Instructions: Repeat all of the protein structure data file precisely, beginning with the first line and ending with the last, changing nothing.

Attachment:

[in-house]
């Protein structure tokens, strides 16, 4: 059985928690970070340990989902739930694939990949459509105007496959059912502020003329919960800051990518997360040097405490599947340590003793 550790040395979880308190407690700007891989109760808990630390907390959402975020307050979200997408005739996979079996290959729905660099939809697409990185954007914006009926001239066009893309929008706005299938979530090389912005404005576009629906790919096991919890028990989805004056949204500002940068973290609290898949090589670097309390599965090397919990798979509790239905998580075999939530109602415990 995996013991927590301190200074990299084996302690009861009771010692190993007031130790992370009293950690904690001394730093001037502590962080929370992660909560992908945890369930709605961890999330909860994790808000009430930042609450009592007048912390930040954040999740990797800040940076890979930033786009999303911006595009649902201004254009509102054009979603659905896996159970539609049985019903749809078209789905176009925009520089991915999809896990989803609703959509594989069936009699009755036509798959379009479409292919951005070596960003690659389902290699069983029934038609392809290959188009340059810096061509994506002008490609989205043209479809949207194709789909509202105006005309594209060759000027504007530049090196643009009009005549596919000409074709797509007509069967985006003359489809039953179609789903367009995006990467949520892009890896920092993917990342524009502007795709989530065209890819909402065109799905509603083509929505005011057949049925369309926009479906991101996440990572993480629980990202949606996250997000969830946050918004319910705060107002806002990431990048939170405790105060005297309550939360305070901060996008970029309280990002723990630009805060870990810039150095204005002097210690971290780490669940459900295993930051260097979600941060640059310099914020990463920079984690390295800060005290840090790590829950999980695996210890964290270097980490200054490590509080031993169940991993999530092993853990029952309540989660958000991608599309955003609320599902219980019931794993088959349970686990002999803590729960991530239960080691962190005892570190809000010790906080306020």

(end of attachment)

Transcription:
[in-house]
């Protein structure tokens, strides 16, 4: 059985928690970070340990989902739930694939990949459509105007496959059912502020003329919960800051990518997360040097405490599947340590003793 550790040395979880308190407690700007891989109760808990630390907390959402975020307050979200997408005739996979079996290959729905660099939809697409990185954007914006009926001239066009893309929008706005299938979530090389912005404005576009629906790919096991919890028990989805004056949204500002940068973290609290898949090589670097309390599965090397919990798979509790239905998580075999939530109602415990 995996013991927590301190200074990299084996302690009861009771010692190993007031130790992370009293950690904690001394730093001037502590962080929370992660909560992908945890369930709605961890999330909860994790808000009430930042609450009592007048912390930040954040999740990797800040940076890979930033786009999303911006595009649902201004254009509102054009979603659905896996159970539609049985019903749809078209789905176009925009520089991915999809896990989803609703959509594989069936009699009755036509798959379009479409292919951005070596960003690659389902290699069983029934038609392809290959188009340059810096061509994506002008490609989205043209479809949207194709789909509202105006005309594209060759000027504007530049090196643009009009005549596919000409074709797509007509069967985006003359489809039953179609789903367009995006990467949520892009890896920092993917990342524009502007795709989530065209890819909402065109799905509603083509929505005011057949049925369309926009479906991101996440990572993480629980990202949606996250997000969830946050918004319910705060107002806002990431990048939170405790105060005297309550939360305070901060996008970029309280990002723990630009805060870990810039150095204005002097210690971290780490669940459900295993930051260097979600941060640059310099914020990463920079984690390295800060005290840090790590829950999980695996210890964290270097980490200054490590509080031993169940991993999530092993853990029952309540989660958000991608599309955003609320599902219980019931794993088959349970686990002999803590729960991530239960080691962190005892570190809000010790906080306020």